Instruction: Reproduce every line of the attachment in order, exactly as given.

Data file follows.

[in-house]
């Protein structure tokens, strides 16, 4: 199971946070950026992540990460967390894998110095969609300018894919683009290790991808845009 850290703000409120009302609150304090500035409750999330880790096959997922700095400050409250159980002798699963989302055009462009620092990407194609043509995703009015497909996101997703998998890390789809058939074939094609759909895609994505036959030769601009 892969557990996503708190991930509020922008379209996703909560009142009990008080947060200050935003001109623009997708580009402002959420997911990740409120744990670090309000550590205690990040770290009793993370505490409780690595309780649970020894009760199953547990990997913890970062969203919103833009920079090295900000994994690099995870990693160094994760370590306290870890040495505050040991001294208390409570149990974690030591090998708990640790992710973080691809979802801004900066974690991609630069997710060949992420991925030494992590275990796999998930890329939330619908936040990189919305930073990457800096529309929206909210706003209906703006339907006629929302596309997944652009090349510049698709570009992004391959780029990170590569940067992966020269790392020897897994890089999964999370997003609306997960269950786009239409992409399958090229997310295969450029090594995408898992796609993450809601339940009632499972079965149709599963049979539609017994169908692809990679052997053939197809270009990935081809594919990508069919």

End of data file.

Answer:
[in-house]
């Protein structure tokens, strides 16, 4: 199971946070950026992540990460967390894998110095969609300018894919683009290790991808845009 850290703000409120009302609150304090500035409750999330880790096959997922700095400050409250159980002798699963989302055009462009620092990407194609043509995703009015497909996101997703998998890390789809058939074939094609759909895609994505036959030769601009 892969557990996503708190991930509020922008379209996703909560009142009990008080947060200050935003001109623009997708580009402002959420997911990740409120744990670090309000550590205690990040770290009793993370505490409780690595309780649970020894009760199953547990990997913890970062969203919103833009920079090295900000994994690099995870990693160094994760370590306290870890040495505050040991001294208390409570149990974690030591090998708990640790992710973080691809979802801004900066974690991609630069997710060949992420991925030494992590275990796999998930890329939330619908936040990189919305930073990457800096529309929206909210706003209906703006339907006629929302596309997944652009090349510049698709570009992004391959780029990170590569940067992966020269790392020897897994890089999964999370997003609306997960269950786009239409992409399958090229997310295969450029090594995408898992796609993450809601339940009632499972079965149709599963049979539609017994169908692809990679052997053939197809270009990935081809594919990508069919």